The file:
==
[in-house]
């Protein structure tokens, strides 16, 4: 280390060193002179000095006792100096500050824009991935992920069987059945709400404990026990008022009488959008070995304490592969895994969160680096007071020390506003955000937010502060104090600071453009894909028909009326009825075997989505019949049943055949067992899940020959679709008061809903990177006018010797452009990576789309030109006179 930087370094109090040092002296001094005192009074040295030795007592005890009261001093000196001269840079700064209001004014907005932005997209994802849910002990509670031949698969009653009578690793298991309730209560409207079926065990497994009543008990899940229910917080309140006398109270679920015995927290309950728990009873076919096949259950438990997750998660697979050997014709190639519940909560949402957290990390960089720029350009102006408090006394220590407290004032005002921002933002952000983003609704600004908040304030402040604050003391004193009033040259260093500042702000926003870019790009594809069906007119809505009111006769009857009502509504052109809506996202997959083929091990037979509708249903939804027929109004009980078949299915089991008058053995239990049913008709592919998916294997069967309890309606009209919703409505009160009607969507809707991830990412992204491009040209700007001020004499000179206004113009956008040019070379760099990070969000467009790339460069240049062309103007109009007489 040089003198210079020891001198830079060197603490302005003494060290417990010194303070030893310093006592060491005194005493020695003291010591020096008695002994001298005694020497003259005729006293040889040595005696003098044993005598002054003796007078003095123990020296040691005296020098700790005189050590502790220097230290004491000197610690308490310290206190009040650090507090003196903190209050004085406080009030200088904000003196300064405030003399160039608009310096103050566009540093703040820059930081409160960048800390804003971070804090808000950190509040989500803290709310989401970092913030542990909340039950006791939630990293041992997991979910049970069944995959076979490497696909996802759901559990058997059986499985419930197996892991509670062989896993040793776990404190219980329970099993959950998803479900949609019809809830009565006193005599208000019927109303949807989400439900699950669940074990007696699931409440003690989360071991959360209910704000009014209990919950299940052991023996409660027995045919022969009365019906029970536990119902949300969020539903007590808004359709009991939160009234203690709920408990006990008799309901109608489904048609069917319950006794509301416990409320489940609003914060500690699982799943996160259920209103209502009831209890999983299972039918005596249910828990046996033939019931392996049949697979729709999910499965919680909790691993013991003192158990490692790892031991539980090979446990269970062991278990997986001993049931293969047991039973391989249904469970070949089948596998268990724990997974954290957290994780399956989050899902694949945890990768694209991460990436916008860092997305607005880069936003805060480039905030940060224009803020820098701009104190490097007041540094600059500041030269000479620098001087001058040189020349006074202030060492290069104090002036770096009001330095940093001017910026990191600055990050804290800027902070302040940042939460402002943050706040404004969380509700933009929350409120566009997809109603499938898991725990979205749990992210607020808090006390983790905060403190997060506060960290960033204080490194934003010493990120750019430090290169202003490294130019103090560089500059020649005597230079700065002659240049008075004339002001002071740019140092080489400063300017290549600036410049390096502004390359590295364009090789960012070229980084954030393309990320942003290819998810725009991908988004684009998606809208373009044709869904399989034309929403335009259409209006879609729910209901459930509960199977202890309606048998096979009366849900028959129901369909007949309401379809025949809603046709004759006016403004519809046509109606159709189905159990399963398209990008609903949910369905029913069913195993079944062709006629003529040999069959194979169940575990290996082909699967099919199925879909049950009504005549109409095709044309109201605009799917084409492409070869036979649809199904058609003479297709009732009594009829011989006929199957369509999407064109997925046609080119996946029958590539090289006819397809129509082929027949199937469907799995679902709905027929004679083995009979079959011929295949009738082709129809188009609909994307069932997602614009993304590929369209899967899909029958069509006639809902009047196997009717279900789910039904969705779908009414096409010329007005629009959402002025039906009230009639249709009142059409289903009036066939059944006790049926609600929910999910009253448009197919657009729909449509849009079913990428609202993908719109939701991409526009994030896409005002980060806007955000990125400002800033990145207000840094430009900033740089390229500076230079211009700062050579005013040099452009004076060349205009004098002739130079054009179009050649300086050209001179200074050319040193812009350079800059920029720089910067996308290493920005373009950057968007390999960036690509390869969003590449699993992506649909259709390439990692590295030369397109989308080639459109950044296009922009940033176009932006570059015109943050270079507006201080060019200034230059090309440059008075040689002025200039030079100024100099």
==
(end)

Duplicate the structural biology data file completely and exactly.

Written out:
[in-house]
């Protein structure tokens, strides 16, 4: 280390060193002179000095006792100096500050824009991935992920069987059945709400404990026990008022009488959008070995304490592969895994969160680096007071020390506003955000937010502060104090600071453009894909028909009326009825075997989505019949049943055949067992899940020959679709008061809903990177006018010797452009990576789309030109006179 930087370094109090040092002296001094005192009074040295030795007592005890009261001093000196001269840079700064209001004014907005932005997209994802849910002990509670031949698969009653009578690793298991309730209560409207079926065990497994009543008990899940229910917080309140006398109270679920015995927290309950728990009873076919096949259950438990997750998660697979050997014709190639519940909560949402957290990390960089720029350009102006408090006394220590407290004032005002921002933002952000983003609704600004908040304030402040604050003391004193009033040259260093500042702000926003870019790009594809069906007119809505009111006769009857009502509504052109809506996202997959083929091990037979509708249903939804027929109004009980078949299915089991008058053995239990049913008709592919998916294997069967309890309606009209919703409505009160009607969507809707991830990412992204491009040209700007001020004499000179206004113009956008040019070379760099990070969000467009790339460069240049062309103007109009007489 040089003198210079020891001198830079060197603490302005003494060290417990010194303070030893310093006592060491005194005493020695003291010591020096008695002994001298005694020497003259005729006293040889040595005696003098044993005598002054003796007078003095123990020296040691005296020098700790005189050590502790220097230290004491000197610690308490310290206190009040650090507090003196903190209050004085406080009030200088904000003196300064405030003399160039608009310096103050566009540093703040820059930081409160960048800390804003971070804090808000950190509040989500803290709310989401970092913030542990909340039950006791939630990293041992997991979910049970069944995959076979490497696909996802759901559990058997059986499985419930197996892991509670062989896993040793776990404190219980329970099993959950998803479900949609019809809830009565006193005599208000019927109303949807989400439900699950669940074990007696699931409440003690989360071991959360209910704000009014209990919950299940052991023996409660027995045919022969009365019906029970536990119902949300969020539903007590808004359709009991939160009234203690709920408990006990008799309901109608489904048609069917319950006794509301416990409320489940609003914060500690699982799943996160259920209103209502009831209890999983299972039918005596249910828990046996033939019931392996049949697979729709999910499965919680909790691993013991003192158990490692790892031991539980090979446990269970062991278990997986001993049931293969047991039973391989249904469970070949089948596998268990724990997974954290957290994780399956989050899902694949945890990768694209991460990436916008860092997305607005880069936003805060480039905030940060224009803020820098701009104190490097007041540094600059500041030269000479620098001087001058040189020349006074202030060492290069104090002036770096009001330095940093001017910026990191600055990050804290800027902070302040940042939460402002943050706040404004969380509700933009929350409120566009997809109603499938898991725990979205749990992210607020808090006390983790905060403190997060506060960290960033204080490194934003010493990120750019430090290169202003490294130019103090560089500059020649005597230079700065002659240049008075004339002001002071740019140092080489400063300017290549600036410049390096502004390359590295364009090789960012070229980084954030393309990320942003290819998810725009991908988004684009998606809208373009044709869904399989034309929403335009259409209006879609729910209901459930509960199977202890309606048998096979009366849900028959129901369909007949309401379809025949809603046709004759006016403004519809046509109606159709189905159990399963398209990008609903949910369905029913069913195993079944062709006629003529040999069959194979169940575990290996082909699967099919199925879909049950009504005549109409095709044309109201605009799917084409492409070869036979649809199904058609003479297709009732009594009829011989006929199957369509999407064109997925046609080119996946029958590539090289006819397809129509082929027949199937469907799995679902709905027929004679083995009979079959011929295949009738082709129809188009609909994307069932997602614009993304590929369209899967899909029958069509006639809902009047196997009717279900789910039904969705779908009414096409010329007005629009959402002025039906009230009639249709009142059409289903009036066939059944006790049926609600929910999910009253448009197919657009729909449509849009079913990428609202993908719109939701991409526009994030896409005002980060806007955000990125400002800033990145207000840094430009900033740089390229500076230079211009700062050579005013040099452009004076060349205009004098002739130079054009179009050649300086050209001179200074050319040193812009350079800059920029720089910067996308290493920005373009950057968007390999960036690509390869969003590449699993992506649909259709390439990692590295030369397109989308080639459109950044296009922009940033176009932006570059015109943050270079507006201080060019200034230059090309440059008075040689002025200039030079100024100099």